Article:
Those are some scary numbers…but with so many apps designed specifically for this reason can we blame people for wanting to be ‘perfect’?. Are these creators helping people or teaching them that the way they look naturally just isn’t enough? Are they perpetuating the lie? Does the existance of these apps allow people to feel like they’re just ‘putting thier best foot forward’?

I wanted to provide an example, but I felt asking someone to let me take an unflattering picture so I could edit it to make them ‘beautiful’ would be awkward… so instead I volunteered myself. I​ had a friend of mine take a photo of me, without my glasses on, in terrible lighting at an angle that would create heavy shadows. We threw it into a face tune program and over-editied the crap out of it.

Photo by Michael Tomassi - @PictureThis

Now I am by no means self conscience or insecure but this process had me feeling some type of way about myself. I hate the edited one, I don’t think it resembles me, or any real human being I’ve ever seen. Yet after looking at the edited one and then at the original I started… for a second… to think I was hideous. This surprised me, and I was able, for the first time, to understand the appeal… not when it’s done to this extent… but in general. My under eye bags were gone, I no longer had any wrinkles, and got a full face of makeup (which I NEVER wear) in 2 seconds. But I will never do it again because of how it made me look at myself…. how it made my ‘flaws’ so obvious. Maybe you think the second picture is more appealing, but for me it’s a lie.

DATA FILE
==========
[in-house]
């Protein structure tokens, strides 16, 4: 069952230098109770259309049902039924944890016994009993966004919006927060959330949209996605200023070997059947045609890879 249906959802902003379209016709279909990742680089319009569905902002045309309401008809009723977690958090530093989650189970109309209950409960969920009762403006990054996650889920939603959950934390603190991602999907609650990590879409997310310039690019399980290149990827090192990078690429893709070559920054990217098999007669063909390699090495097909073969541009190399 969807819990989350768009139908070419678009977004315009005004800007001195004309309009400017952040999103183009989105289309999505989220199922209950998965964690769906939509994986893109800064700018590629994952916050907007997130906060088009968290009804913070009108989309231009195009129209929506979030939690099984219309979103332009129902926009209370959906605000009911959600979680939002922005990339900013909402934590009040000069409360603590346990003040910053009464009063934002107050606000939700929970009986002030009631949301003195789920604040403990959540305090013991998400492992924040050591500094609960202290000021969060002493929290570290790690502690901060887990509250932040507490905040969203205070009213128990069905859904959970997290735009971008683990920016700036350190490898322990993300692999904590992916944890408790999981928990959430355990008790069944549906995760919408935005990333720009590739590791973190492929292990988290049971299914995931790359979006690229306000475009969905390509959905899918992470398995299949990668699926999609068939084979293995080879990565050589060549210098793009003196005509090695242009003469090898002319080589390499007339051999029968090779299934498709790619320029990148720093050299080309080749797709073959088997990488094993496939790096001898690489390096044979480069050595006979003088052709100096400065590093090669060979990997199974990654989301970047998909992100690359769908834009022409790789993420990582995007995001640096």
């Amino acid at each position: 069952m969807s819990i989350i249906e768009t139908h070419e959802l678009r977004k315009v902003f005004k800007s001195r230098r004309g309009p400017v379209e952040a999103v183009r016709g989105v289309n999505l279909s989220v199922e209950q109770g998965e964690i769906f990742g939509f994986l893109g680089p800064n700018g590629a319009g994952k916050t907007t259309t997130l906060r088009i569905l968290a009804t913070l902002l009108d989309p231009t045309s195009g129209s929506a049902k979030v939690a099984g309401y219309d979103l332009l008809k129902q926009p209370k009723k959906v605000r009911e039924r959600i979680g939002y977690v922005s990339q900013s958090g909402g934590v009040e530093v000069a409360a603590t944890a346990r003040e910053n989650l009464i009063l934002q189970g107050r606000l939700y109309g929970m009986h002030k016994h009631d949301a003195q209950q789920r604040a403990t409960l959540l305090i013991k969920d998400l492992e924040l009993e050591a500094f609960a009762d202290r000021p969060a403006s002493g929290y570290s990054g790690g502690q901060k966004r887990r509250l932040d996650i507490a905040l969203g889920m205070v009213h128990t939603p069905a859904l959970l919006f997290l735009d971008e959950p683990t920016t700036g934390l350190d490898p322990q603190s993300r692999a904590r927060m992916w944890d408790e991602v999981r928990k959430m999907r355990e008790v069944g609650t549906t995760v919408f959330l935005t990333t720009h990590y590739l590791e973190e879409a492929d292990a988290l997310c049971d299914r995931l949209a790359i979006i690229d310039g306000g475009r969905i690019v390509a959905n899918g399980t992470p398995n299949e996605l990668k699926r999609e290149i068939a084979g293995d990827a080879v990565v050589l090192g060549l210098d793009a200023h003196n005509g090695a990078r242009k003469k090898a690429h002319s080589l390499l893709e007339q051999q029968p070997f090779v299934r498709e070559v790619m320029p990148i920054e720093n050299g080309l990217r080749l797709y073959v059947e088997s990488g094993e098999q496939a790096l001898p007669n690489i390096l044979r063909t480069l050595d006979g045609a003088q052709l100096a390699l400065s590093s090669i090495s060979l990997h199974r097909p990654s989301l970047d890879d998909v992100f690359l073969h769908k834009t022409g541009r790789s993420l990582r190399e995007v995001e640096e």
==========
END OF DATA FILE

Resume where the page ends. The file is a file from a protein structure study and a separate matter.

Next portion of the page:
Unfortunately the editing apps aren’t even the worst offenders. I’ve noticed a shift in the size and cultural background of models in the fashion industry and was initially happy about this societal advancement… until I looked a little closer and noticed that while they made a small step forward that they too were guilty of deception.

I​n the age of body-positivity what kind of message are these editors sending when they so heavily photoshop their plus size models? It’s like they’re saying ‘Sure you can be bigger, curvier, thicker, but you still can’t have cellulite or stretch marks or lumps and bumps.’ How can we take a step towards inclusion and acceptance if we are going to continue to body shame? (I’d like to show an example but don’t want to photo grab — I’m not sure of the copy write infringements… but hop onto Amazon and check out the lingerie section and you’ll see what I mean.)

There there’s the extreme side of editing. I have seen some completely outrageous ones…legs that are 12 feet long…waists that couldn’t possibly contain organs… faces with no shadows whatsoever. Is that what we find attractive now? Plastic manaquin people?

No one has the perfect body, and no one has the perfect face according to the high standards of today. We all have areas that we’re unhappy with and while I believe these are the things that should be celebrated, instead they instill shame and self loathing. This is the deception.

I​’d love to know what your thoughts are on this… am I just overthinking…or am I on to something? Do you edit all of your photos? If you do to what extent? And most importantly… I’d love to know why!

T​hank you so much for reading! Comment away!!

(Previously published on Medium)

Copyright © 2022 by Sara Larca. All Rights Reserved.


About the Creator

Sara Larca

Just trying to thrive in life one story, photo, and drawing at a time!

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Nice work

Very well written. Keep up the good work!